Jordan is set to have its first-ever operational drought monitoring system as a result of collaboration between different organizations, including the International Center for Biosaline Agriculture (ICBA), the Food and Agriculture Organization of the United Nations (FAO), the United States Agency for International Development (USAID), the United Nations Development Program (UNDP), and the University of Nebraska-Lincoln (UNL).
Over the past few years the country has experienced several droughts that badly affected its agriculture and water resources.
All the organizations will work together with the Ministry of Water and Irrigation of Jordan and other government agencies to operationalize an integrated drought monitoring system. The system will use open-source and free-of-charge software developed by the climate change and adaptation research team at ICBA and the University of Nebraska-Lincoln’s National Drought Mitigation Center.
As part of this initiative, ICBA organized with partners a USAID-funded three-day practical workshop at the Ministry of Water and Irrigation in Amman, Jordan, on 25-27 April 2017. The workshop provided participants with hands-on training on how to create monthly maps in minutes to monitor the drought using this software.
Over 18 participants representing various organizations in Jordan, such as the Ministry of Water and Irrigation, the Ministry of Environment, the University of Jordan, the National Center for Agricultural Research and Extension (NCARE), and the Ministry of Agriculture took part in the training. During the training, all participants created monthly maps for 16 years (2000-2016), and for the first quarter of 2017, with the help of the trainers from ICBA.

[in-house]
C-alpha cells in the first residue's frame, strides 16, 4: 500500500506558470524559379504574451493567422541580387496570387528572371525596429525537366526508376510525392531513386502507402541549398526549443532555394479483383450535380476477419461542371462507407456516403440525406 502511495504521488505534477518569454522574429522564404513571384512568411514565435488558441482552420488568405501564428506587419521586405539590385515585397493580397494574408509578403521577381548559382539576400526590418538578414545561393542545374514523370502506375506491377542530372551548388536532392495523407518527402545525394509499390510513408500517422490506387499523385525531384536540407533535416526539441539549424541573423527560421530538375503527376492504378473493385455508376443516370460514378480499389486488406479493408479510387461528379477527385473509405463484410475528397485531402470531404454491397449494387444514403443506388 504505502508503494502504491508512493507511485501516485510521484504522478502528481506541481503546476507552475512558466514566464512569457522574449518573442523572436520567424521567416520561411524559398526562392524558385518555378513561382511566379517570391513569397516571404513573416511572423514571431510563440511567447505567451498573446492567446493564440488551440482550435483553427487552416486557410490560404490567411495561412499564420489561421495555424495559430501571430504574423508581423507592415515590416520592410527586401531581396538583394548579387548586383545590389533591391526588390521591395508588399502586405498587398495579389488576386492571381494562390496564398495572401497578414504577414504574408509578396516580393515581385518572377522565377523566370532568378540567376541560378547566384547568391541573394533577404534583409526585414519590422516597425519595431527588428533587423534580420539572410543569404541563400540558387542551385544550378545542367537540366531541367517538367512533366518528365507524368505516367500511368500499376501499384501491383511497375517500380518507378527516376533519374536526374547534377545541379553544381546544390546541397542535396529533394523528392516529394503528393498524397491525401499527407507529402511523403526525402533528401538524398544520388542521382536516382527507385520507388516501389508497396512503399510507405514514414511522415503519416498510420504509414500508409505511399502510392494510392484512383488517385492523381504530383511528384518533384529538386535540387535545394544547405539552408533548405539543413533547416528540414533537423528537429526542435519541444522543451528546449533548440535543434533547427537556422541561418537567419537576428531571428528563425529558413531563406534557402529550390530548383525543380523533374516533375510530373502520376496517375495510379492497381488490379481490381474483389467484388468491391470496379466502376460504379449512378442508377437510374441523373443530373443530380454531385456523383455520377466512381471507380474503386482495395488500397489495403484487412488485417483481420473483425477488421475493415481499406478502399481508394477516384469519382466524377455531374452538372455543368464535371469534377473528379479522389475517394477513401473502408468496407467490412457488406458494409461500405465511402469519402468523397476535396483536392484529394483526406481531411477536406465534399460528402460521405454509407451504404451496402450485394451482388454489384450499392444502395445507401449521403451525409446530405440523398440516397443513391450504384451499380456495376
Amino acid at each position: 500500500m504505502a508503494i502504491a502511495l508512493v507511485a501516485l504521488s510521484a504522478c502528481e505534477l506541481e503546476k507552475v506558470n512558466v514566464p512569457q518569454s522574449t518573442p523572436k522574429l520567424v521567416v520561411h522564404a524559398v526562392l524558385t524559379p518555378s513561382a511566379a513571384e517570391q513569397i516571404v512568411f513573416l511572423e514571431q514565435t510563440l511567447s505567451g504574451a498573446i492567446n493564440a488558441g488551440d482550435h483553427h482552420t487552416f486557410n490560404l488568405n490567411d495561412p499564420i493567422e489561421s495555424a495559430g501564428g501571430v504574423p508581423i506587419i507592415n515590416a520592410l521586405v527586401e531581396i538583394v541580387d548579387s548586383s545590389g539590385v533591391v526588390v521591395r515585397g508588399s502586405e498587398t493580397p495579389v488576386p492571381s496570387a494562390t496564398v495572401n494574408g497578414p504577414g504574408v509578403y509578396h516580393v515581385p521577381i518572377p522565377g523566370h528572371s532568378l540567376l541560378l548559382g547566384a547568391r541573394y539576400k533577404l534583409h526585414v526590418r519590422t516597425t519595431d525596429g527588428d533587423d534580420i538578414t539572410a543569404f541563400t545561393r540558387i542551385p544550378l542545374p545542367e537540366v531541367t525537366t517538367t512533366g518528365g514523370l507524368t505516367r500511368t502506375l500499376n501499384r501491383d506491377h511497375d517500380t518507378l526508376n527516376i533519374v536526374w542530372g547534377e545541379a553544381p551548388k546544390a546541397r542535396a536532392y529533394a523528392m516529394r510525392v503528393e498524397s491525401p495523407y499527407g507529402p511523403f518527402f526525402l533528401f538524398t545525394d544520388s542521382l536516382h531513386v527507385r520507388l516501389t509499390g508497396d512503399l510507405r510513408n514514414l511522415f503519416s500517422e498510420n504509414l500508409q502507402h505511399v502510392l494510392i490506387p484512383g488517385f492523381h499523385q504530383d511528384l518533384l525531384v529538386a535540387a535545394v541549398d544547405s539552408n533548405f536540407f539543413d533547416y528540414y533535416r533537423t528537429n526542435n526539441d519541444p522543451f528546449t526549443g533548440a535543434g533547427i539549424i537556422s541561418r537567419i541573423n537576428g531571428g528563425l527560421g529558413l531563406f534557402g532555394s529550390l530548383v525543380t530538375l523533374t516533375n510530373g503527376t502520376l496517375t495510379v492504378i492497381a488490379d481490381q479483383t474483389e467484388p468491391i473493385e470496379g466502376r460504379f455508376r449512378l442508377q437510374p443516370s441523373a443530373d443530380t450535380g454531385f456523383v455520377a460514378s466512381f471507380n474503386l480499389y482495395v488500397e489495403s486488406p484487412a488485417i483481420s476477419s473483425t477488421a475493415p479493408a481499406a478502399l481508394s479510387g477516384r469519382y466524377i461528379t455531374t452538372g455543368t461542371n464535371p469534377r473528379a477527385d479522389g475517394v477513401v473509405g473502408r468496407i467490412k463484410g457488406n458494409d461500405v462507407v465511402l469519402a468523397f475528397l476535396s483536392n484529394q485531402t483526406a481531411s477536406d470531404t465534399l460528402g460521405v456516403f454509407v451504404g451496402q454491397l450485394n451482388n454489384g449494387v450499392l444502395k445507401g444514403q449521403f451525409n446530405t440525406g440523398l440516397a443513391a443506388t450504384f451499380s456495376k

Eng. Ali Subah, Assistant Secretary General for Technical Affairs, Ministry of Water and Irrigation, Jordan, said: “Our dams in Jordan have currently less than 50 percent capacity, and we’re in a difficult situation to meet the water demand of all sectors.
What we have noticed so far is that different agencies are working towards this issue in Jordan, and we would like all these agencies to work together for an effective system and avoid duplication of work. I’m happy to see ICBA, UNDP, FAO and USAID coming together to enhance the drought monitoring system for Jordan. I’m hopeful these types of drought monitoring systems will help us to better plan and manage our water resources in the future.”
For her part, Dr. Rachael McDonnell, Head of Climate Change Modeling and Adaptation Section and Principal Scientist on Water Governance and Policy at ICBA, said: “On behalf of FAO, USAID, UNL, UNDP and ICBA, we appreciate the support and hospitality of the Ministry of Water and Irrigation, Jordan. Drought is a responsibility of many different organizations in Jordan and we are committed to working together and transfer the technology which we have developed with the University of Nebraska-Lincoln with all these agencies to have an integrated drought management system for Jordan.”